This chapter addresses the relationship between class, family and social welfare policies by analysing the construction of the identity category of ‘unfortunate families’ in popular scientific discourses, governmental policy documents and discourses of social services, and by examining how those labelled as ‘unfortunate’ negotiate this identity conferred to them. The chapter shows that gender and class are closely intertwined in the production of this identity, as it is single mothers who are primarily categorized as ‘unfortunate’. In our analysis we draw on multiple sources of data. First, we analyse in-depth and focus group interviews with service providers and clients and participant observation data from a number of Russian cities. Second, we analyse various government documents and social advertisements, mass media materials, social policy and social work textbooks, and popular scientific texts published during the 1990s-2000s.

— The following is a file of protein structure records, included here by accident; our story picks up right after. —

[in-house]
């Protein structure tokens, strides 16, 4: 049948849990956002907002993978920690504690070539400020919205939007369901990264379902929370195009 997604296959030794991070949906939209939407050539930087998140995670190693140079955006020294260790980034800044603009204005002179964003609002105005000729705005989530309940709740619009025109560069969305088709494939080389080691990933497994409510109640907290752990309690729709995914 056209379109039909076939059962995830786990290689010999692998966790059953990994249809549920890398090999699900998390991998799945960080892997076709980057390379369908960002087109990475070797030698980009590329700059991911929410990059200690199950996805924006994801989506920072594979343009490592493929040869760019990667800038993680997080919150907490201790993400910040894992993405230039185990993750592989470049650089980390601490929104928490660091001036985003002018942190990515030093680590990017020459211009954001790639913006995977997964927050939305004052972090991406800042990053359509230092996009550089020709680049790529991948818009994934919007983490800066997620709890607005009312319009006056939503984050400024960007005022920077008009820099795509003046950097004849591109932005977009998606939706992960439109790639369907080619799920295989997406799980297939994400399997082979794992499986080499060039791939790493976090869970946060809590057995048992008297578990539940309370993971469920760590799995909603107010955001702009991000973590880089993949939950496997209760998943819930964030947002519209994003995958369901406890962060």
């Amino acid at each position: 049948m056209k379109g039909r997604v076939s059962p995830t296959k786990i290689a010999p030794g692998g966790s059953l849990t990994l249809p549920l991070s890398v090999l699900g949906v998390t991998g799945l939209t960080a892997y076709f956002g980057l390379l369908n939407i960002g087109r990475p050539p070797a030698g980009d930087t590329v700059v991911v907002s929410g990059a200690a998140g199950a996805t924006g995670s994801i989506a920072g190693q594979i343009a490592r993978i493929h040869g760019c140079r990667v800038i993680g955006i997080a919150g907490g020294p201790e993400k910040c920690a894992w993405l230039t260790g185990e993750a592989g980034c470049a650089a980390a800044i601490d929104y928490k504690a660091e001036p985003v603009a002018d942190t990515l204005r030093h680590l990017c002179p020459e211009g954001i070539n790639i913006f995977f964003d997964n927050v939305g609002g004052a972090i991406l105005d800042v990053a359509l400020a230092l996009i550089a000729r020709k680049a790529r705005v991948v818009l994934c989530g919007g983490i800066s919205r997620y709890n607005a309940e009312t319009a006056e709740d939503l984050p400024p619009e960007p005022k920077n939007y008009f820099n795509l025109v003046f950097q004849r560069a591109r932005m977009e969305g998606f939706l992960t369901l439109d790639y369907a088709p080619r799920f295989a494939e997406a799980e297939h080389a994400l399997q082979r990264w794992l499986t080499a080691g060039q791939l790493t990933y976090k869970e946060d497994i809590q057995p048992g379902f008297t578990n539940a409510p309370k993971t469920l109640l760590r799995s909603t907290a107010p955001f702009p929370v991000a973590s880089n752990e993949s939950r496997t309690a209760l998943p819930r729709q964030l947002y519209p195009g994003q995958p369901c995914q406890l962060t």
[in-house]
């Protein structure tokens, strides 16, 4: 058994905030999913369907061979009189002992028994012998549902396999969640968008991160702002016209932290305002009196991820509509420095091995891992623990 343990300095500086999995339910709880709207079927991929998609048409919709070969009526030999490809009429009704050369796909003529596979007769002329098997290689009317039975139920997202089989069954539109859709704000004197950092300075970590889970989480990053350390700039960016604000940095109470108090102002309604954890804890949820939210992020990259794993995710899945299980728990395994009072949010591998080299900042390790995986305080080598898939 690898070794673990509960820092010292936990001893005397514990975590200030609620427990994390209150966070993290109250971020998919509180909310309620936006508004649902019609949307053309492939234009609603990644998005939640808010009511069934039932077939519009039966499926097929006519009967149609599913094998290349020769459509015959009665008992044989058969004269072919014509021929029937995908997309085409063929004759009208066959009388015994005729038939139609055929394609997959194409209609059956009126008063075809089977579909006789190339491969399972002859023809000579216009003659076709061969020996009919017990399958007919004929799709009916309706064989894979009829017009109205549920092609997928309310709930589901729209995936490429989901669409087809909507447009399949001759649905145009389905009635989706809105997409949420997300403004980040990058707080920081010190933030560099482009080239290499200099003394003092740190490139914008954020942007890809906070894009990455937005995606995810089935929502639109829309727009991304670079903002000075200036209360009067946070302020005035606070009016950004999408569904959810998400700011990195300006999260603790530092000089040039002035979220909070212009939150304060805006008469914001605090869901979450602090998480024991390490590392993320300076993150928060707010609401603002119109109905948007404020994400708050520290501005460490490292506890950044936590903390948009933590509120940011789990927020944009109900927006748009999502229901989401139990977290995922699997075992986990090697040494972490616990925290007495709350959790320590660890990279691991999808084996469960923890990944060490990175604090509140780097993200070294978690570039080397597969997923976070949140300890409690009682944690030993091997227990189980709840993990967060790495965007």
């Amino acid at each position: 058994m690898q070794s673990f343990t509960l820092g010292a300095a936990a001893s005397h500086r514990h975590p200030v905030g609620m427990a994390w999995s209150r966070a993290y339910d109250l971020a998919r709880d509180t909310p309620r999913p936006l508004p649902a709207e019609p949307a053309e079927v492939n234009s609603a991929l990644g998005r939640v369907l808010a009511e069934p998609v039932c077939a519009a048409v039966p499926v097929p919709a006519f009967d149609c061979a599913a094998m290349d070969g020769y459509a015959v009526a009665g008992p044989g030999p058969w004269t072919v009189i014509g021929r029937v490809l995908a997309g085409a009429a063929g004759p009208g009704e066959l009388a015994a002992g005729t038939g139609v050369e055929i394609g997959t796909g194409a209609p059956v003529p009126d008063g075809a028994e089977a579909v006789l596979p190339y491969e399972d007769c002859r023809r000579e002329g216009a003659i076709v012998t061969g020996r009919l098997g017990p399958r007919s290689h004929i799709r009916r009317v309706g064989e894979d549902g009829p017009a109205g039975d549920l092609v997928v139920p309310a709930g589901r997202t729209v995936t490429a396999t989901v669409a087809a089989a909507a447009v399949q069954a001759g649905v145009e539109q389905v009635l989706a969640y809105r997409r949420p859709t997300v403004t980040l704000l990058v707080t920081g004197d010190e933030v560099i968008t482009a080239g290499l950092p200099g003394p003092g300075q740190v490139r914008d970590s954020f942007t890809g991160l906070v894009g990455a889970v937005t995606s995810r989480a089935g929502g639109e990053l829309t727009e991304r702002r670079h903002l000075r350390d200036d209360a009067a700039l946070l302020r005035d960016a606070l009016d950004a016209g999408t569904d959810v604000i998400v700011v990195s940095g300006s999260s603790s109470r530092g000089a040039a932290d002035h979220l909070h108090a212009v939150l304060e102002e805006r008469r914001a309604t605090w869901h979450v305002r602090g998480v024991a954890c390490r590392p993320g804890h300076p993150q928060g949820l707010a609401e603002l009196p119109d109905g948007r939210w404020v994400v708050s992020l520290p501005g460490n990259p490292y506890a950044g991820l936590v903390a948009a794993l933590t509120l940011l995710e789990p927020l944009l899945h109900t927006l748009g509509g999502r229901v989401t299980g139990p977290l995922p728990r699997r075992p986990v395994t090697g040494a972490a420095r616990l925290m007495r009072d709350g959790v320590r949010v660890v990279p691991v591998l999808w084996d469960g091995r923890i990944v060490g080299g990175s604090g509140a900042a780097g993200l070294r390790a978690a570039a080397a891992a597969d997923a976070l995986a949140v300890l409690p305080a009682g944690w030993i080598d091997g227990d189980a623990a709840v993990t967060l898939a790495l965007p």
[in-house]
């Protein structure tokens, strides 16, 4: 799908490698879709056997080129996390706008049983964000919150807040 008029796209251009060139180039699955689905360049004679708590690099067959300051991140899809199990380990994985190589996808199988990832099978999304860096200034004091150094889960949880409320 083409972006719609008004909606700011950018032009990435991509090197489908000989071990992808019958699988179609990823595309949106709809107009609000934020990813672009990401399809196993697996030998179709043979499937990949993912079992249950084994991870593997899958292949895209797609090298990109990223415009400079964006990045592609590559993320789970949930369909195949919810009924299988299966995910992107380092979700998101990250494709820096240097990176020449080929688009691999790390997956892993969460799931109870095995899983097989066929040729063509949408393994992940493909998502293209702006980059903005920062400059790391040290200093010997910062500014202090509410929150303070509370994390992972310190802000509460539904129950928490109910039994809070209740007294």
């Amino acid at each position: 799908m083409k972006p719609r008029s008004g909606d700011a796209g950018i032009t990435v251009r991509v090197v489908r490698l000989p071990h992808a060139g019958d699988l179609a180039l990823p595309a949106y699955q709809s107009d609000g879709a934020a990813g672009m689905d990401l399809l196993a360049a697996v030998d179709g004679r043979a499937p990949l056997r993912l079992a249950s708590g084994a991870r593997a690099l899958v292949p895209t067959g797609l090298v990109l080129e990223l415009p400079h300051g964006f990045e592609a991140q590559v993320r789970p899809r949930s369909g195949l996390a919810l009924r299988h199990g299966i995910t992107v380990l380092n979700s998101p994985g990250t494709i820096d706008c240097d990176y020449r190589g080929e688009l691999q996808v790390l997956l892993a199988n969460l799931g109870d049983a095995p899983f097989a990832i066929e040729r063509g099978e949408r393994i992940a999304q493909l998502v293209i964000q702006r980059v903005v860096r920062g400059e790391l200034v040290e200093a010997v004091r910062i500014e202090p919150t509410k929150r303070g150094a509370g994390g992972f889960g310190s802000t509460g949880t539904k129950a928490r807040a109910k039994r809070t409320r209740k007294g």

Twenty-four papers examine the state of early childhood development among sub-Saharan Africa's children. Papers discuss the state of young children in sub-Saharan Africa; positioning early childhood development (ECD) nationally--trends in selected African countries; early childhood care and education in sub-Saharan Africa--what it would take to meet the Millennium Development Goals; brain development and ECD--a case for investment; new threats to ECD--children affected by HIV/AIDS; ECD in Africa--a historical perspective; (mis)understanding ECD in Africa--the force of local and global motives; fathering--the role of men in raising children in Africa--holding up the other half of the sky; ECD policy--a comparative analysis in Ghana, Mauritius, and Namibia; participatory ECD policy planning in Francophone West Africa; responding to the challenge of meeting the needs of children under three in Africa; introducing preprimary classes in Africa--opportunities and challenges; inclusive education--a Mauritian response to the "inherent rights of the child"; parenting challenges for the changing African family; ECD and HIV/AIDS--the newest programming and policy challenge; supporting young children in conflict and postconflict situations--child protection and psychosocial well-being in Angola; strategic communication in early childhood development programs--the case of Uganda; the synergy of nutrition and ECD interventions in sub-Saharan Africa; the impact of ECD programs on maternal employment and older children's school attendance in Kenya; the Madrasa ECD program--making a difference; linking policy discourse to everyday life in Kenya--impacts of neoliberal policies on early education and childrearing; community-based approaches that work in Eastern and Southern Africa; whether early childhood programs can be financially sustainable in Africa; and a tri-part approach to promoting ECD capacity in Africa--ECD seminars, international conferences, and the Early Childhood Development Virtual University. Garcia is Lead Human Development Economist in the World Bank's Human Development Department, Africa Region. Pence is Director of the Early Childhood Development Virtual University and Professor in the School of Child and Youth Care, Faculty of Human and Social Development, at the University of Victoria. Evans is Director Emeritus for the Consultative Group on Early Childhood Care and Development. Index.